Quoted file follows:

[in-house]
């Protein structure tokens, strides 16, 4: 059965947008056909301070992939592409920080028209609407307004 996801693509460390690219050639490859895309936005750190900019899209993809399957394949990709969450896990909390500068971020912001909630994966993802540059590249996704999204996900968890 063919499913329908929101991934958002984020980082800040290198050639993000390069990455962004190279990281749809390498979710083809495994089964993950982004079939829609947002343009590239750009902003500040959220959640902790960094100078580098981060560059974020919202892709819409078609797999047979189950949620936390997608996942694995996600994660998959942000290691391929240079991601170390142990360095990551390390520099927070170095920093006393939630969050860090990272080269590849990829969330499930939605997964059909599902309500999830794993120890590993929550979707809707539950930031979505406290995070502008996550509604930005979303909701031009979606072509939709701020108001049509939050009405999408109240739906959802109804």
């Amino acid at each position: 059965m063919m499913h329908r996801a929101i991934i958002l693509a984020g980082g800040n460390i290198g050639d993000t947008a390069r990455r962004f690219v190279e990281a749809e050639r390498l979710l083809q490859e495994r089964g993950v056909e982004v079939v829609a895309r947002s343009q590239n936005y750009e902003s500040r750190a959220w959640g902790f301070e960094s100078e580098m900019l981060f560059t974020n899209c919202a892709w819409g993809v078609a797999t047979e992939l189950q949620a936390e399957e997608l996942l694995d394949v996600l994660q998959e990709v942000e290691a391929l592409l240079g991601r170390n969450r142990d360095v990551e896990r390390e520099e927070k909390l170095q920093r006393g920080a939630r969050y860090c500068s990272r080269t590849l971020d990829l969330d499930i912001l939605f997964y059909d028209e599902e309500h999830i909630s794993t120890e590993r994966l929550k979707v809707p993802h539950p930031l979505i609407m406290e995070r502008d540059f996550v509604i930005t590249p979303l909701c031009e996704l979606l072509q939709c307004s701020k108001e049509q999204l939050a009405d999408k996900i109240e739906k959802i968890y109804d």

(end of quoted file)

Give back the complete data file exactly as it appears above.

[in-house]
């Protein structure tokens, strides 16, 4: 059965947008056909301070992939592409920080028209609407307004 996801693509460390690219050639490859895309936005750190900019899209993809399957394949990709969450896990909390500068971020912001909630994966993802540059590249996704999204996900968890 063919499913329908929101991934958002984020980082800040290198050639993000390069990455962004190279990281749809390498979710083809495994089964993950982004079939829609947002343009590239750009902003500040959220959640902790960094100078580098981060560059974020919202892709819409078609797999047979189950949620936390997608996942694995996600994660998959942000290691391929240079991601170390142990360095990551390390520099927070170095920093006393939630969050860090990272080269590849990829969330499930939605997964059909599902309500999830794993120890590993929550979707809707539950930031979505406290995070502008996550509604930005979303909701031009979606072509939709701020108001049509939050009405999408109240739906959802109804």
């Amino acid at each position: 059965m063919m499913h329908r996801a929101i991934i958002l693509a984020g980082g800040n460390i290198g050639d993000t947008a390069r990455r962004f690219v190279e990281a749809e050639r390498l979710l083809q490859e495994r089964g993950v056909e982004v079939v829609a895309r947002s343009q590239n936005y750009e902003s500040r750190a959220w959640g902790f301070e960094s100078e580098m900019l981060f560059t974020n899209c919202a892709w819409g993809v078609a797999t047979e992939l189950q949620a936390e399957e997608l996942l694995d394949v996600l994660q998959e990709v942000e290691a391929l592409l240079g991601r170390n969450r142990d360095v990551e896990r390390e520099e927070k909390l170095q920093r006393g920080a939630r969050y860090c500068s990272r080269t590849l971020d990829l969330d499930i912001l939605f997964y059909d028209e599902e309500h999830i909630s794993t120890e590993r994966l929550k979707v809707p993802h539950p930031l979505i609407m406290e995070r502008d540059f996550v509604i930005t590249p979303l909701c031009e996704l979606l072509q939709c307004s701020k108001e049509q999204l939050a009405d999408k996900i109240e739906k959802i968890y109804d």